Does the tool offer upgraded features for more advanced users? Yes, I haven’t paid for the premium version yet, but there are helpful features not offered to free users such as the ability to add notes and documents to tasks. These features will become more enticing as I grow more accustomed to the tool.
Does the tool easily integrate with other tools? Yes. My biggest need was to turn emails into tasks to better track what I needed to get done for clients. Todoist integrates nicely with Gmail (as well as other email providers).
Is the tool easily accessible? Yes, I can access Todoist on my phone, computer, or even a web browser. I don’t have to go digging for it when I need to add a task.
So did Todoist pass my LBHY litmus test? So far yes.
The final step is to use the tool for an extended period of time to prove to myself that I will actually use it and that it helps and does not hinder my productivity.
How long will I continue to test the free version? At least a few months. The premium version is only $3 per month so it’s not a huge investment. For a higher-priced tool I will test for longer (I used the free Duolingo until I hit a 365-day streak, then I upgraded).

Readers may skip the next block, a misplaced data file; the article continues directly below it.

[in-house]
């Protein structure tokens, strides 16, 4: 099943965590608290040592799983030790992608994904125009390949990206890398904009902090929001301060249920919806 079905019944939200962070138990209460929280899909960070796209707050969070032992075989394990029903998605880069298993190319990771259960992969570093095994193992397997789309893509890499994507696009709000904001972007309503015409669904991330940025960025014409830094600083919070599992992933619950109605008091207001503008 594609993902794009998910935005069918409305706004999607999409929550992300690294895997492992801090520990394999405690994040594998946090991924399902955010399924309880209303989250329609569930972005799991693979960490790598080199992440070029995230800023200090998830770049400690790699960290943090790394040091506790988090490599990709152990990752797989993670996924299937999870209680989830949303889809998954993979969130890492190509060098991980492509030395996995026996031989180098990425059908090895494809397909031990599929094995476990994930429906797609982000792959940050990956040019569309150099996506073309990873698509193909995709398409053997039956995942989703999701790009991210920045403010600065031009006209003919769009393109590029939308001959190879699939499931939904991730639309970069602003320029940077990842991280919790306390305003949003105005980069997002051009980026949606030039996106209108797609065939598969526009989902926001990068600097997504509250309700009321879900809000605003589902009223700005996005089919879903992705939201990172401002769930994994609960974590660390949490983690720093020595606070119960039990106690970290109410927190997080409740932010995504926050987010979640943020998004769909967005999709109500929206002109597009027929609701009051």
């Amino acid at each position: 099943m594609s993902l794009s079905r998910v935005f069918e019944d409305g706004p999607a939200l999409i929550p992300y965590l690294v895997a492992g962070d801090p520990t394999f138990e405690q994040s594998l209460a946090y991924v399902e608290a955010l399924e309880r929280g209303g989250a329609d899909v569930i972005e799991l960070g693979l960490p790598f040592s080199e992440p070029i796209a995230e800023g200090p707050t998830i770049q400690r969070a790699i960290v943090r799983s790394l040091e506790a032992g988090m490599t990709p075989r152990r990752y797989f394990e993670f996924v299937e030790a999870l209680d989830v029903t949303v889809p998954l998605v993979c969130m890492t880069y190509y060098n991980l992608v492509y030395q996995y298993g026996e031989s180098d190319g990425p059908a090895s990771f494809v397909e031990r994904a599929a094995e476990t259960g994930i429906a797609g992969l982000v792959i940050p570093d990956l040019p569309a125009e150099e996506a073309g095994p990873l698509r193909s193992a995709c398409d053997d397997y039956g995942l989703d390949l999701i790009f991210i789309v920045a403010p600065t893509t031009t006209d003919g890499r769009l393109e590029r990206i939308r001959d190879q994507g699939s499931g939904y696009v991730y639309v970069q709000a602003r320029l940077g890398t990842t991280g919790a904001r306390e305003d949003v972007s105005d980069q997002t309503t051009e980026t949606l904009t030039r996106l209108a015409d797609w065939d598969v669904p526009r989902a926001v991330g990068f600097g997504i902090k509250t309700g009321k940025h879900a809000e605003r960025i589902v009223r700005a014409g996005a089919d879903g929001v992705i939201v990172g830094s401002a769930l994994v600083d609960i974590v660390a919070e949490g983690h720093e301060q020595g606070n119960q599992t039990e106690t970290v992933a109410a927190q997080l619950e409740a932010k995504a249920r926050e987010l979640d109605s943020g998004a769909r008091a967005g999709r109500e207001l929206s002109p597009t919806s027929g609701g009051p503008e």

My personal LBHY recommendations
I hope by now you have a clear understanding for identifying LBHY tools and how to properly add them into your 5-to-9. Below are some of my go-to LBHY tools. It’s important to note that what is considered low barrier for one person might not be for another.
However, if you are looking for specific tools to help run your 5-to-9, I have found the following to be extremely helpful for mine.
- Canva — Quick and simple graphics
- ConvertKit — Easily build an email list.
- Loom — Create simple screen shares.
- Anchor — Podcasting made simple.
- Unsplash — Free and beautiful stock photos.
- Zapier — Pre-made “recipes” for simple automation
- Dropbox — Simple cloud-based file management
- You Need a Budget — Keep your budgeting in order
- Wealthfront — High yield cash accounts
- Wave — Bookkeeping made easy.
- Azlo — Simple online banking for small businesses.
- PayPal — Collect payments and make purchases.
- Invoice2Go — Track hours and invoice clients.
- Bear notes/ Evernote — Simple note-taking (I’m using Bear notes to write these words)
- StudioPress — Best WordPress website themes. Easily install demo content and tweak to your liking.